Politico reports that the president has also ordered aides to explore administrative fixes for people who are going to be made financially worse off by their cancelled policies. This would probably involve grandfathering all the existing plans. That will create chaos, and may leave the exchanges with a poorer and sicker pool of the folks who couldn’t buy insurance before. It would also mean conceding that the administration made a grave mistake when it drew the regulations for grandfathered plans so narrowly.

But until the exchanges start working, this is all the Obama administration has in the political arsenal. It may not be enough.


Barack Obama is guilty of fraud — serial fraud — that is orders of magnitude more serious than frauds the Justice Department routinely prosecutes, and that courts punish harshly. The victims will be out billions of dollars, quite apart from other anxiety and disruption that will befall them.

The president will not be prosecuted, of course, but that is immaterial. As discussed here before, the remedy for profound presidential corruption is political, not legal. It is impeachment and removal. “High crimes and misdemeanors” — the Constitution’s predicate for impeachment — need not be indictable offenses under the criminal code. “They relate chiefly,” Hamilton explained in Federalist No. 65, “to injuries done immediately to the society itself.” They involve scandalous breaches of the public trust by officials in whom solemn fiduciary duties are reposed — like a president who looks Americans in the eye and declares, repeatedly, that they can keep their health insurance plans . . . even as he studiously orchestrates the regulatory termination of those plans; even as he shifts blame to the insurance companies for his malfeasance — just as he shifted blame to a hapless video producer for his shocking dereliction of duty during the Benghazi massacre.

It is highly unlikely that Barack Obama will ever be impeached. It is certain that he will never again be trusted. Republicans and sensible Democrats take heed: The nation may not have the stomach to remove a charlatan, but the nation knows he is a charlatan. The American people will not think twice about taking out their frustration and mounting anger on those who collaborate in his schemes.


Obama had to have a great deal of contempt for the American people to think he could pull this off without consequence, just as he needed it in the first place to think he could push the bill through against the will of the country without repercussions that were entirely justified. Some of his flacks have used the word “sabotage” to describe the choice of many governors not to set up state exchanges, ignoring the fact that these acts are (a) entirely legal and (b) represent exactly the sort of judgment governors are elected to make.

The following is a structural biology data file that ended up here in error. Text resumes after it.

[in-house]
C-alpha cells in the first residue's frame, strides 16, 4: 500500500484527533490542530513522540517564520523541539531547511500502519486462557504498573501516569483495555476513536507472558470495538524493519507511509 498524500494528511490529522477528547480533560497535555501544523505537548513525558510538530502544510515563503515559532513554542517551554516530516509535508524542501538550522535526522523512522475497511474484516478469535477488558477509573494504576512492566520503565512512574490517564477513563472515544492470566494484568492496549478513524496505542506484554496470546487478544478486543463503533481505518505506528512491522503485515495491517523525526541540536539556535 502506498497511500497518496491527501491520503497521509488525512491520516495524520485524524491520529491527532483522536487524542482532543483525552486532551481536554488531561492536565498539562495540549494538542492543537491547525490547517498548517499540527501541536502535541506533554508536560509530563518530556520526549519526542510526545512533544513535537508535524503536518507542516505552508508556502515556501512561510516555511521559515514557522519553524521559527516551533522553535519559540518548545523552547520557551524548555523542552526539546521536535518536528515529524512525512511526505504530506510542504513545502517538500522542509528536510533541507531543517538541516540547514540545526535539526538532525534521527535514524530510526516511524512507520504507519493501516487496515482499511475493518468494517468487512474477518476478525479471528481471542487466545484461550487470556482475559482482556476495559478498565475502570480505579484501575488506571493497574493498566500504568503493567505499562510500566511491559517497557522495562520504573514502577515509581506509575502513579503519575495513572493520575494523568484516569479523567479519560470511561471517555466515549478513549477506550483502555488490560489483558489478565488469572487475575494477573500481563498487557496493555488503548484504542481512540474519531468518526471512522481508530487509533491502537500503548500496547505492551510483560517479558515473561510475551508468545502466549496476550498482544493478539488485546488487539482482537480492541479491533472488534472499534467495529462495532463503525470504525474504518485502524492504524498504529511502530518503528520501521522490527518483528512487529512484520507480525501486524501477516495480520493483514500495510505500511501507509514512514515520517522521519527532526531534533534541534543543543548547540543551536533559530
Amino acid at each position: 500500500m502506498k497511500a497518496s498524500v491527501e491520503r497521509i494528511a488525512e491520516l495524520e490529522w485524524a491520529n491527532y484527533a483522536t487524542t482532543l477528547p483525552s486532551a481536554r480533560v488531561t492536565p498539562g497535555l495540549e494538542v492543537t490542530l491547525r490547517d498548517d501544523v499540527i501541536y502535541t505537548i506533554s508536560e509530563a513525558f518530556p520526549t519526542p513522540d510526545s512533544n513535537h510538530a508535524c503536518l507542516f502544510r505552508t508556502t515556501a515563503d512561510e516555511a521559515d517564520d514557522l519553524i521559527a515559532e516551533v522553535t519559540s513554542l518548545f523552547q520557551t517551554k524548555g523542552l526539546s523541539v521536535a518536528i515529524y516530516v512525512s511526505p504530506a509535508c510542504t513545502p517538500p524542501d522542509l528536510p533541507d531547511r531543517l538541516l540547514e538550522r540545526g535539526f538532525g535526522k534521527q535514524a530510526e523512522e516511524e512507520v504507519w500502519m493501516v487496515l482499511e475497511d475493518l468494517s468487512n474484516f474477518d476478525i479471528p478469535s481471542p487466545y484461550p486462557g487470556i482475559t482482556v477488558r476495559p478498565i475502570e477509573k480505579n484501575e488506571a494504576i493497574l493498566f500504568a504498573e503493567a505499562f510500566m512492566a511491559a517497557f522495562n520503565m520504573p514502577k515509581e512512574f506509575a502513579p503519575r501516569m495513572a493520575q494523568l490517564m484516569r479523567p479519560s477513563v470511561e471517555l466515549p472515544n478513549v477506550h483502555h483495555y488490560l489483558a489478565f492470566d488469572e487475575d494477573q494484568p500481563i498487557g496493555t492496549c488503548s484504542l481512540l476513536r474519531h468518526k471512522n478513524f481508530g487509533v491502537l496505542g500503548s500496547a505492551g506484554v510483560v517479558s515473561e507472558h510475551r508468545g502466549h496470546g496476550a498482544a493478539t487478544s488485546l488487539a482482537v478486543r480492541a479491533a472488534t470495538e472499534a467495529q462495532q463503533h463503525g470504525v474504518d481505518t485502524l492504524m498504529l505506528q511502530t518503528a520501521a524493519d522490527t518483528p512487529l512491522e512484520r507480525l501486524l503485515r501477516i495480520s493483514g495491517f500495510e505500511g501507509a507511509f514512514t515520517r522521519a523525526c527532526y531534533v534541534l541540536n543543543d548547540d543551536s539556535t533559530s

“Sabotage” hardly describes this—it is called politics—and it hardly describes the train of disasters that is in the process of self-repealing this program. The website is broken, and not likely to be fixed quickly. The people who have persevered and managed to enroll are mainly 50 and over or younger people who are going on Medicaid. Furious voters are besieging their elected representatives. Democrats, especially those running in 2014, must fear facing opponents quoting Edie Littlefield Sundby. Obama is a lame duck with an approval rating now around 40, and he can no longer save them.

However this ends, it will not go well for this president. He built it. He owns it. And now it’s all his.


“I really just wanted him to know … I was so hopeful that this plan was going to move us forward, but in fact I think it’s moving us backward.”


Via the Daily Caller.


This is what betrayal looks like.

Here you have hardworking people who were repeatedly told not to worry, that their coverage would stay the same and—if anything—their costs would go down. Just the opposite is happening…

That’s why I’ve authored a bill to delay this law’s individual mandate tax – as has the senior senator in our state, Dan Coats. After all, how can you tax people for not buying a product from a website that doesn’t work?

Join the conversation as a VIP Member

Trending on HotAir Video

John Stossel 12:01 AM on June 09, 2023
Beege Welborn 9:21 PM on June 08, 2023